15-440/640 Distributed Systems

Spring 2024


15-440 is an introductory course in distributed systems. The emphasis will be on the techniques for creating functional, usable, and scalable distributed systems. To make the issues more concrete, the class includes several multi-week projects requiring significant design and implementation

The goals of this course are twofold. First, for students to gain an understanding of the principles and techniques behind the design of distributed systems, such as locking, concurrency, caching, prefetching, scheduling, and communication across the network. Second, for students to gain practical experience designing, implementing, and debugging real distributed systems.

The major themes this course will teach include:

  • Resource scarcity, scheduling, and concurrency
  • Communication latency and bandwidth
  • Naming
  • Abstraction and modularity
  • Imperfect communication and other types of failure
  • Protection from accidental and malicious harm
  • Optimism
  • Consensus
  • Use of instrumentation, monitoring, and debugging tools in problem solving.
  • Design, implementation, and debugging of substantial programming projects that span the above themes

Learning Outcomes

We expect students to gain a deep understanding, fluency in reasoning, and hands-on implementation skills of the following core systems concepts in distributed systems:

  1. Communication and remote procedure call
    • Control semantics and language limitations
    • Exactly-once, at-most-once, at-least-once
    • Serialization and de-serialization
    • End-to-end argument and its application to real systems
    • Integration with threading
    • Concurrency of operations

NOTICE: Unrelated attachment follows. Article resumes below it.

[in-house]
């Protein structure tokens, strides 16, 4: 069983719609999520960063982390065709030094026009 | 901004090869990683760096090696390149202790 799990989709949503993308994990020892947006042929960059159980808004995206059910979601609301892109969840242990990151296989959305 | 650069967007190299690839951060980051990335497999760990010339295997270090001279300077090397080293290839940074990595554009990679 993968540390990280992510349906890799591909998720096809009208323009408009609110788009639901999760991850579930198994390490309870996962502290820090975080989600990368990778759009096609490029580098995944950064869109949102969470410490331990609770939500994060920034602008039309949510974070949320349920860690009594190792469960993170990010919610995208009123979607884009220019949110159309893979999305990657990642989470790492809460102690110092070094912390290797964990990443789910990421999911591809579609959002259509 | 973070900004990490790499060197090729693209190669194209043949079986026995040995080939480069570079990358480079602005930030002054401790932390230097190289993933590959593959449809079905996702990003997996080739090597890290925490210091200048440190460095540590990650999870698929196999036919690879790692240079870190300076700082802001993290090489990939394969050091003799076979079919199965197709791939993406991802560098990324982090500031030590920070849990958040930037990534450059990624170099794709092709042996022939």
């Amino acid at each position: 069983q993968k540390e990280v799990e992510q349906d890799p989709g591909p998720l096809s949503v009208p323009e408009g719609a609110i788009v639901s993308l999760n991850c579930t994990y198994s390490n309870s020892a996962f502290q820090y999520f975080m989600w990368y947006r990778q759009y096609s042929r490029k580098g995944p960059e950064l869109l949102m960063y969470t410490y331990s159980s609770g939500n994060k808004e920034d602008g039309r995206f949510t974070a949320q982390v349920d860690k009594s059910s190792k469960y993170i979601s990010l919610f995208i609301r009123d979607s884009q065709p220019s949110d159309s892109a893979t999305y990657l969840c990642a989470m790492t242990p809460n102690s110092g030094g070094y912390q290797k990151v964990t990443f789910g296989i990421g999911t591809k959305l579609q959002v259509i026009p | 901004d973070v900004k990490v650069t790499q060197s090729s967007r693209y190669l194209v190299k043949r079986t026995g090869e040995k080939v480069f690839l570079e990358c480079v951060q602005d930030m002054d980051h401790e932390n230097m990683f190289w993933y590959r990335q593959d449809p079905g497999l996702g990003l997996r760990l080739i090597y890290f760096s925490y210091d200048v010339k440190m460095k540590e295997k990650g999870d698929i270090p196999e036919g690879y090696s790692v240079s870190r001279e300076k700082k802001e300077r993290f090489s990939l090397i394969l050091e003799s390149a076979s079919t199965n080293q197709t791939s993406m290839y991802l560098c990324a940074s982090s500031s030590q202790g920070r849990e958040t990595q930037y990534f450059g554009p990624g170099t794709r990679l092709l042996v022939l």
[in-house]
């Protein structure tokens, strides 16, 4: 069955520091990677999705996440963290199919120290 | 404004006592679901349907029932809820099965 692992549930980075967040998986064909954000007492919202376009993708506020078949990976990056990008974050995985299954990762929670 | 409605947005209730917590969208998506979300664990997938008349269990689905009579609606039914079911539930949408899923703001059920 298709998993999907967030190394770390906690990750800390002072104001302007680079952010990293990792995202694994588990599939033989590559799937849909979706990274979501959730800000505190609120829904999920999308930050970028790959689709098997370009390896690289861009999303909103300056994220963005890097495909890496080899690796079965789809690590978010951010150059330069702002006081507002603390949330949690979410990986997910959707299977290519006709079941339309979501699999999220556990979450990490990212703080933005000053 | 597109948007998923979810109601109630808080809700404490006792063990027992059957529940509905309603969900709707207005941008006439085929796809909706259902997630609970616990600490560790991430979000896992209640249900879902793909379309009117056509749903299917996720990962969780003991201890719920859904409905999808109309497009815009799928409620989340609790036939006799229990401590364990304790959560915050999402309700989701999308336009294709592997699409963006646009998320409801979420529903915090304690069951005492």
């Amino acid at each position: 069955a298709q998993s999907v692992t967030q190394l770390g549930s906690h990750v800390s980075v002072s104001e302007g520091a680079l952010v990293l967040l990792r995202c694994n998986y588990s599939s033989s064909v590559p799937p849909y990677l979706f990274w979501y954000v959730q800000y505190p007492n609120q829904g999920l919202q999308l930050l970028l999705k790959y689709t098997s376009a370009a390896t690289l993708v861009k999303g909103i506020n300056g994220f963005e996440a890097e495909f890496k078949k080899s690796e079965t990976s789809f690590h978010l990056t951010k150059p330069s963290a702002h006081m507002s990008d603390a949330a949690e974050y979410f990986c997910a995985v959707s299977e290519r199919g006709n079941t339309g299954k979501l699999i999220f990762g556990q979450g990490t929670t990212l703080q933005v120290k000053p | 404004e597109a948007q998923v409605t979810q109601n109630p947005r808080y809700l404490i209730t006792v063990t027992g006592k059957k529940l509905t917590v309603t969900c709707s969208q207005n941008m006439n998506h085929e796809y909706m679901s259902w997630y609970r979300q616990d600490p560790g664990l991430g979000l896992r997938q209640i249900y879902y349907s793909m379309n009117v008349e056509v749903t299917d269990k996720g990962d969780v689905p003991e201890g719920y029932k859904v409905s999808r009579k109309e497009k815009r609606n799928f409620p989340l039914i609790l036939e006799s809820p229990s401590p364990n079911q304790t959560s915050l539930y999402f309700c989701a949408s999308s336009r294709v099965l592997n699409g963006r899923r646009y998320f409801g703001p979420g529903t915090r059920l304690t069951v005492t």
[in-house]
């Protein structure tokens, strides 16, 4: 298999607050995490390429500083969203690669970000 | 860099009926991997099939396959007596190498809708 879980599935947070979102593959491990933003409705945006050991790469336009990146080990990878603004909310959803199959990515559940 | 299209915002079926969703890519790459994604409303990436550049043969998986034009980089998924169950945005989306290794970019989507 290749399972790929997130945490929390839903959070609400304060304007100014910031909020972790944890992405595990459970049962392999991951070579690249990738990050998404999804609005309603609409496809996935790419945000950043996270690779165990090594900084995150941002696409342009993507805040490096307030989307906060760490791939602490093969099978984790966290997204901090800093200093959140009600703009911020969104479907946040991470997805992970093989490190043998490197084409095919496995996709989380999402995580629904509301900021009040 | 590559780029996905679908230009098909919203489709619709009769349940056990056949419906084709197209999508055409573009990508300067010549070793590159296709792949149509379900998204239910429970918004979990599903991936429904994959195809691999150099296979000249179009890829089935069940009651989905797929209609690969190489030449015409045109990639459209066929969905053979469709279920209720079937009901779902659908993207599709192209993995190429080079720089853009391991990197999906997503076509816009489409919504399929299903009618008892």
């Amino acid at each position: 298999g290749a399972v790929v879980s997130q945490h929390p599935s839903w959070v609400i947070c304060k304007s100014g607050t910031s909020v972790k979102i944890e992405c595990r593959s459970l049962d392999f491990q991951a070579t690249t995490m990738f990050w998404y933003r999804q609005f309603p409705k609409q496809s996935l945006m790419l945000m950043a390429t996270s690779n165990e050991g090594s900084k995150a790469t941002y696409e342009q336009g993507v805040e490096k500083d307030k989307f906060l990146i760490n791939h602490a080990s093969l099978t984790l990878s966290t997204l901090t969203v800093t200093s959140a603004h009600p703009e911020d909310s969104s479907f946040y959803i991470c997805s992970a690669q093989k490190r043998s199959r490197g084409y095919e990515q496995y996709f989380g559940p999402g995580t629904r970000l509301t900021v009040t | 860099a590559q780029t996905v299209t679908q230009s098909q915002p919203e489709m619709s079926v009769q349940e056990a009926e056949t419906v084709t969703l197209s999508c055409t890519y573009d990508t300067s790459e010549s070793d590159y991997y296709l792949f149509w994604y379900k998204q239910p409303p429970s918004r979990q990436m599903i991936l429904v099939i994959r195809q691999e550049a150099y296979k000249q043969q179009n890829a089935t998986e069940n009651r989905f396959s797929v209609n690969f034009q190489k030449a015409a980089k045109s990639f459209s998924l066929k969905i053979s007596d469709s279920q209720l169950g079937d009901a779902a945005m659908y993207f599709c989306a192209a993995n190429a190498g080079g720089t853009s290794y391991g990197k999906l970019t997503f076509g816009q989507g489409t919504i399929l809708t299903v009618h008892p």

2. Data caching and one-copy semantics
    • Cache consistency protocols and implementation tradeoffs
    • Origins of temporaland spatial locality
    • Cache quality metrics
    • Application-specific consistency protocols
    • Prefetching: benefits and risks
    • Extraction of hints
    • Buffer bloat
  3. Failures in distributed systems: origins and empirical studies
    • Fail fast and Byzantine failures
    • Fundamental limits of failure resilience
    • Control loops and feedback
    • Resilience under attack: channel security, authentication, authorization
  4. Fault tolerance: atomic transactions; ACID property
    • Implementation challenges
    • Shadowing, intentions lists and write-ahead logging
    • Tradeoffs in physical logging and operation logging
    • Nested transactions
    • Distributed transactions
  5. Consensus in distributed systems
    • Unanimity (two-phase commit)
    • Majority (leader election, Paxos)
    • Distributed lotteries: proof-of-work, proof-of-stake, etc. (aka “blockchain”)
  6. Achieving high availability: replication and one-copy semantics
    • Taxonomy of replication strategies: pessimistic and optimistic approaches
    • Voting
    • Server-client and peer-to-peer strategies
    • Caching and disconnected operation; resolving conflicts
    • Exploiting low bandwidth to improve availability
  7. Common programming paradigms such as Map-Reduce, MPI and GraphLab